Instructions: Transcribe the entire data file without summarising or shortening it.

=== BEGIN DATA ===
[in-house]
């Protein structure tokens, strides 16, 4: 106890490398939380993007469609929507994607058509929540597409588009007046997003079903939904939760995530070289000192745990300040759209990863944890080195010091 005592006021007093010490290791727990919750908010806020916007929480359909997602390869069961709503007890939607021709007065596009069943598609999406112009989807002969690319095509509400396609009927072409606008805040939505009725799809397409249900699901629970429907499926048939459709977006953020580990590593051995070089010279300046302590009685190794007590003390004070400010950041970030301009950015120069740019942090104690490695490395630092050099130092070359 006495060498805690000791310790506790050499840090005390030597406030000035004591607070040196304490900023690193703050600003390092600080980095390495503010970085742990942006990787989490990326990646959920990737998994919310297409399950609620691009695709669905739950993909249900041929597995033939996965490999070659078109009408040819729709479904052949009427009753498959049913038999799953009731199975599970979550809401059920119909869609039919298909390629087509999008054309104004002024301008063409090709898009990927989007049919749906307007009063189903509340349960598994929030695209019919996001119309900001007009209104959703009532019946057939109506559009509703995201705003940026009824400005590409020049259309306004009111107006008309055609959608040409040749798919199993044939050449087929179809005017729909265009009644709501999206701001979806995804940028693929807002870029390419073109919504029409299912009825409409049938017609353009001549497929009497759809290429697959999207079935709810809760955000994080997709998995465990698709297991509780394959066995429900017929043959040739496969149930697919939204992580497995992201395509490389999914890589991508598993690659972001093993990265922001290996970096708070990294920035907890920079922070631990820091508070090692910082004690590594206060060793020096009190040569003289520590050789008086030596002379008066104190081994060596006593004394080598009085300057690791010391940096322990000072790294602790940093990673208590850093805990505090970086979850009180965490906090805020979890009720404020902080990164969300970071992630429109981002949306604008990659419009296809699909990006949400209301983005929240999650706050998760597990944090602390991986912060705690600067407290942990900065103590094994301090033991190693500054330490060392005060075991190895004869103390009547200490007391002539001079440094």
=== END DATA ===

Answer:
[in-house]
């Protein structure tokens, strides 16, 4: 106890490398939380993007469609929507994607058509929540597409588009007046997003079903939904939760995530070289000192745990300040759209990863944890080195010091 005592006021007093010490290791727990919750908010806020916007929480359909997602390869069961709503007890939607021709007065596009069943598609999406112009989807002969690319095509509400396609009927072409606008805040939505009725799809397409249900699901629970429907499926048939459709977006953020580990590593051995070089010279300046302590009685190794007590003390004070400010950041970030301009950015120069740019942090104690490695490395630092050099130092070359 006495060498805690000791310790506790050499840090005390030597406030000035004591607070040196304490900023690193703050600003390092600080980095390495503010970085742990942006990787989490990326990646959920990737998994919310297409399950609620691009695709669905739950993909249900041929597995033939996965490999070659078109009408040819729709479904052949009427009753498959049913038999799953009731199975599970979550809401059920119909869609039919298909390629087509999008054309104004002024301008063409090709898009990927989007049919749906307007009063189903509340349960598994929030695209019919996001119309900001007009209104959703009532019946057939109506559009509703995201705003940026009824400005590409020049259309306004009111107006008309055609959608040409040749798919199993044939050449087929179809005017729909265009009644709501999206701001979806995804940028693929807002870029390419073109919504029409299912009825409409049938017609353009001549497929009497759809290429697959999207079935709810809760955000994080997709998995465990698709297991509780394959066995429900017929043959040739496969149930697919939204992580497995992201395509490389999914890589991508598993690659972001093993990265922001290996970096708070990294920035907890920079922070631990820091508070090692910082004690590594206060060793020096009190040569003289520590050789008086030596002379008066104190081994060596006593004394080598009085300057690791010391940096322990000072790294602790940093990673208590850093805990505090970086979850009180965490906090805020979890009720404020902080990164969300970071992630429109981002949306604008990659419009296809699909990006949400209301983005929240999650706050998760597990944090602390991986912060705690600067407290942990900065103590094994301090033991190693500054330490060392005060075991190895004869103390009547200490007391002539001079440094």